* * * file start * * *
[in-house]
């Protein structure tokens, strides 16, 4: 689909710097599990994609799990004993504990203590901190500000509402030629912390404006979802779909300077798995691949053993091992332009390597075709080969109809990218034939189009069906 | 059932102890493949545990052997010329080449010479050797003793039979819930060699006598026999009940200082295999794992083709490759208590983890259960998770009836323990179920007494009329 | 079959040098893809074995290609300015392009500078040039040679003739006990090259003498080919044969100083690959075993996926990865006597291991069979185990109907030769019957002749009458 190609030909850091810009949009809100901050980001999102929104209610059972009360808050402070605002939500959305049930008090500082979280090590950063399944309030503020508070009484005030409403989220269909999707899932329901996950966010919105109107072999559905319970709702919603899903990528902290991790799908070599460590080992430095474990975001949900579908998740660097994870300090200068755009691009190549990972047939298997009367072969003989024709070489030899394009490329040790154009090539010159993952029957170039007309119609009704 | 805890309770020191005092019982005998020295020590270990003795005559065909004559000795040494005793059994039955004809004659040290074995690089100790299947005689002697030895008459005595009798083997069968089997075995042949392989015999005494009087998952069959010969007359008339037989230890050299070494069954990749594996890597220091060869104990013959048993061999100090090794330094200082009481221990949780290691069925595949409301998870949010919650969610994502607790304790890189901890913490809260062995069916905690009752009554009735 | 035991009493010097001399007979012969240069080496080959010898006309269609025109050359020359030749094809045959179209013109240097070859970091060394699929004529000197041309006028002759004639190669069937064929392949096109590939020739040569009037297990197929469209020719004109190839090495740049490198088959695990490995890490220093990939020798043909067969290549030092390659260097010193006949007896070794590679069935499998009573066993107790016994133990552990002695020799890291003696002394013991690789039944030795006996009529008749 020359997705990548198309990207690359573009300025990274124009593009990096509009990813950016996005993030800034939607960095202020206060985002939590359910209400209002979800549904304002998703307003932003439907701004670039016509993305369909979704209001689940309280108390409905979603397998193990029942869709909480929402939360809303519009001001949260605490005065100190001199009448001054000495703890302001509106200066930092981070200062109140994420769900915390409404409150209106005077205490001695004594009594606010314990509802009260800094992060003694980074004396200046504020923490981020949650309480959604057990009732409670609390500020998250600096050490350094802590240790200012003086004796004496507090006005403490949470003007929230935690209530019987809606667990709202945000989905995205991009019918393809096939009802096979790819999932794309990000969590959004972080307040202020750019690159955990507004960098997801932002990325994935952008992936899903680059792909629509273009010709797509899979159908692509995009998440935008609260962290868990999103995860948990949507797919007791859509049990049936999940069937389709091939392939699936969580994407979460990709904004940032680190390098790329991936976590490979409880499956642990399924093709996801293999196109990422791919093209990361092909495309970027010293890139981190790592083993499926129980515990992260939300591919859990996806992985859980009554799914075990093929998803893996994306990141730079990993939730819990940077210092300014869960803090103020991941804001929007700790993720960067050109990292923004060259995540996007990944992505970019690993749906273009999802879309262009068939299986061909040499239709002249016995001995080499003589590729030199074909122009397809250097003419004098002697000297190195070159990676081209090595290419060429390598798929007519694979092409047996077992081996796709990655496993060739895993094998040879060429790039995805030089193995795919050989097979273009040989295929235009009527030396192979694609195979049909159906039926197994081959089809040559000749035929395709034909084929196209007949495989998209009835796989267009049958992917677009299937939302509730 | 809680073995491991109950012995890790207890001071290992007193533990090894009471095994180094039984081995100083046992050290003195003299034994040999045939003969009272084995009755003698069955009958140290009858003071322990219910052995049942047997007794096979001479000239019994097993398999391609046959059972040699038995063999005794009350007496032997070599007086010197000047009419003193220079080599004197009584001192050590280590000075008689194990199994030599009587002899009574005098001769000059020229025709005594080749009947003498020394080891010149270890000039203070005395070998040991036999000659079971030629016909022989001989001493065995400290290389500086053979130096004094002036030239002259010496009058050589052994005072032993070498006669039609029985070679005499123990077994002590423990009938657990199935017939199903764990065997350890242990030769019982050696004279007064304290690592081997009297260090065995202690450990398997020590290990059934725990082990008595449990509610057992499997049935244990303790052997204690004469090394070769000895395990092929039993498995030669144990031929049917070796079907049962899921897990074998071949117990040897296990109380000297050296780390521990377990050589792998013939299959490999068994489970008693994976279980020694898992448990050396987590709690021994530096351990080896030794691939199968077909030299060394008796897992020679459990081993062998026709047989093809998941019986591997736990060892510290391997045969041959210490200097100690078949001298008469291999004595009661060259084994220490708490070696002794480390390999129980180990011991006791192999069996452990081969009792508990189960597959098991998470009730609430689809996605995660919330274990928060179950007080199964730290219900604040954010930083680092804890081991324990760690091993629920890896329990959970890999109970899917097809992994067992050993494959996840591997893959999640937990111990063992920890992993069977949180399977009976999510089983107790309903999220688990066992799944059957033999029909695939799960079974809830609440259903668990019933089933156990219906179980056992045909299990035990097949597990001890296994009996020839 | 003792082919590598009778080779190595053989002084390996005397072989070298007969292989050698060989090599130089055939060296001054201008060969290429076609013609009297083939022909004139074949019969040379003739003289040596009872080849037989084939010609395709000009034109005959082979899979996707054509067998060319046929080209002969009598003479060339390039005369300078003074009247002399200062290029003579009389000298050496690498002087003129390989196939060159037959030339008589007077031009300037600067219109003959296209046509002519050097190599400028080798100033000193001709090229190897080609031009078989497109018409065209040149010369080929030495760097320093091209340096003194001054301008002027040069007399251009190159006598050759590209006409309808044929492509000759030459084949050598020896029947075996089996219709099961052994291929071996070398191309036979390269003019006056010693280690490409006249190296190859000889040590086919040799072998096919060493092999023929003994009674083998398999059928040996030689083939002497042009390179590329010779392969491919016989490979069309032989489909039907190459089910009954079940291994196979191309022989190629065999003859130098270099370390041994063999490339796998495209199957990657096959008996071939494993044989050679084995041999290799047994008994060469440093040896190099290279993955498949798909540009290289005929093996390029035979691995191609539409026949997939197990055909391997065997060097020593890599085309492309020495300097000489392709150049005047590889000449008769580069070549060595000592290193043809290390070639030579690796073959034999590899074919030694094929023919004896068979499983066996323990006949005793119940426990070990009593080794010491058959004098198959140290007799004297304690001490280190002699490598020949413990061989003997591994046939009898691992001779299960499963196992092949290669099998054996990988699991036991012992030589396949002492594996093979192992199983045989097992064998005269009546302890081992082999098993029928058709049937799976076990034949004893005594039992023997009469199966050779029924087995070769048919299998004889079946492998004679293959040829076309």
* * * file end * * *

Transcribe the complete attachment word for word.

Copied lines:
[in-house]
């Protein structure tokens, strides 16, 4: 689909710097599990994609799990004993504990203590901190500000509402030629912390404006979802779909300077798995691949053993091992332009390597075709080969109809990218034939189009069906 | 059932102890493949545990052997010329080449010479050797003793039979819930060699006598026999009940200082295999794992083709490759208590983890259960998770009836323990179920007494009329 | 079959040098893809074995290609300015392009500078040039040679003739006990090259003498080919044969100083690959075993996926990865006597291991069979185990109907030769019957002749009458 190609030909850091810009949009809100901050980001999102929104209610059972009360808050402070605002939500959305049930008090500082979280090590950063399944309030503020508070009484005030409403989220269909999707899932329901996950966010919105109107072999559905319970709702919603899903990528902290991790799908070599460590080992430095474990975001949900579908998740660097994870300090200068755009691009190549990972047939298997009367072969003989024709070489030899394009490329040790154009090539010159993952029957170039007309119609009704 | 805890309770020191005092019982005998020295020590270990003795005559065909004559000795040494005793059994039955004809004659040290074995690089100790299947005689002697030895008459005595009798083997069968089997075995042949392989015999005494009087998952069959010969007359008339037989230890050299070494069954990749594996890597220091060869104990013959048993061999100090090794330094200082009481221990949780290691069925595949409301998870949010919650969610994502607790304790890189901890913490809260062995069916905690009752009554009735 | 035991009493010097001399007979012969240069080496080959010898006309269609025109050359020359030749094809045959179209013109240097070859970091060394699929004529000197041309006028002759004639190669069937064929392949096109590939020739040569009037297990197929469209020719004109190839090495740049490198088959695990490995890490220093990939020798043909067969290549030092390659260097010193006949007896070794590679069935499998009573066993107790016994133990552990002695020799890291003696002394013991690789039944030795006996009529008749 020359997705990548198309990207690359573009300025990274124009593009990096509009990813950016996005993030800034939607960095202020206060985002939590359910209400209002979800549904304002998703307003932003439907701004670039016509993305369909979704209001689940309280108390409905979603397998193990029942869709909480929402939360809303519009001001949260605490005065100190001199009448001054000495703890302001509106200066930092981070200062109140994420769900915390409404409150209106005077205490001695004594009594606010314990509802009260800094992060003694980074004396200046504020923490981020949650309480959604057990009732409670609390500020998250600096050490350094802590240790200012003086004796004496507090006005403490949470003007929230935690209530019987809606667990709202945000989905995205991009019918393809096939009802096979790819999932794309990000969590959004972080307040202020750019690159955990507004960098997801932002990325994935952008992936899903680059792909629509273009010709797509899979159908692509995009998440935008609260962290868990999103995860948990949507797919007791859509049990049936999940069937389709091939392939699936969580994407979460990709904004940032680190390098790329991936976590490979409880499956642990399924093709996801293999196109990422791919093209990361092909495309970027010293890139981190790592083993499926129980515990992260939300591919859990996806992985859980009554799914075990093929998803893996994306990141730079990993939730819990940077210092300014869960803090103020991941804001929007700790993720960067050109990292923004060259995540996007990944992505970019690993749906273009999802879309262009068939299986061909040499239709002249016995001995080499003589590729030199074909122009397809250097003419004098002697000297190195070159990676081209090595290419060429390598798929007519694979092409047996077992081996796709990655496993060739895993094998040879060429790039995805030089193995795919050989097979273009040989295929235009009527030396192979694609195979049909159906039926197994081959089809040559000749035929395709034909084929196209007949495989998209009835796989267009049958992917677009299937939302509730 | 809680073995491991109950012995890790207890001071290992007193533990090894009471095994180094039984081995100083046992050290003195003299034994040999045939003969009272084995009755003698069955009958140290009858003071322990219910052995049942047997007794096979001479000239019994097993398999391609046959059972040699038995063999005794009350007496032997070599007086010197000047009419003193220079080599004197009584001192050590280590000075008689194990199994030599009587002899009574005098001769000059020229025709005594080749009947003498020394080891010149270890000039203070005395070998040991036999000659079971030629016909022989001989001493065995400290290389500086053979130096004094002036030239002259010496009058050589052994005072032993070498006669039609029985070679005499123990077994002590423990009938657990199935017939199903764990065997350890242990030769019982050696004279007064304290690592081997009297260090065995202690450990398997020590290990059934725990082990008595449990509610057992499997049935244990303790052997204690004469090394070769000895395990092929039993498995030669144990031929049917070796079907049962899921897990074998071949117990040897296990109380000297050296780390521990377990050589792998013939299959490999068994489970008693994976279980020694898992448990050396987590709690021994530096351990080896030794691939199968077909030299060394008796897992020679459990081993062998026709047989093809998941019986591997736990060892510290391997045969041959210490200097100690078949001298008469291999004595009661060259084994220490708490070696002794480390390999129980180990011991006791192999069996452990081969009792508990189960597959098991998470009730609430689809996605995660919330274990928060179950007080199964730290219900604040954010930083680092804890081991324990760690091993629920890896329990959970890999109970899917097809992994067992050993494959996840591997893959999640937990111990063992920890992993069977949180399977009976999510089983107790309903999220688990066992799944059957033999029909695939799960079974809830609440259903668990019933089933156990219906179980056992045909299990035990097949597990001890296994009996020839 | 003792082919590598009778080779190595053989002084390996005397072989070298007969292989050698060989090599130089055939060296001054201008060969290429076609013609009297083939022909004139074949019969040379003739003289040596009872080849037989084939010609395709000009034109005959082979899979996707054509067998060319046929080209002969009598003479060339390039005369300078003074009247002399200062290029003579009389000298050496690498002087003129390989196939060159037959030339008589007077031009300037600067219109003959296209046509002519050097190599400028080798100033000193001709090229190897080609031009078989497109018409065209040149010369080929030495760097320093091209340096003194001054301008002027040069007399251009190159006598050759590209006409309808044929492509000759030459084949050598020896029947075996089996219709099961052994291929071996070398191309036979390269003019006056010693280690490409006249190296190859000889040590086919040799072998096919060493092999023929003994009674083998398999059928040996030689083939002497042009390179590329010779392969491919016989490979069309032989489909039907190459089910009954079940291994196979191309022989190629065999003859130098270099370390041994063999490339796998495209199957990657096959008996071939494993044989050679084995041999290799047994008994060469440093040896190099290279993955498949798909540009290289005929093996390029035979691995191609539409026949997939197990055909391997065997060097020593890599085309492309020495300097000489392709150049005047590889000449008769580069070549060595000592290193043809290390070639030579690796073959034999590899074919030694094929023919004896068979499983066996323990006949005793119940426990070990009593080794010491058959004098198959140290007799004297304690001490280190002699490598020949413990061989003997591994046939009898691992001779299960499963196992092949290669099998054996990988699991036991012992030589396949002492594996093979192992199983045989097992064998005269009546302890081992082999098993029928058709049937799976076990034949004893005594039992023997009469199966050779029924087995070769048919299998004889079946492998004679293959040829076309």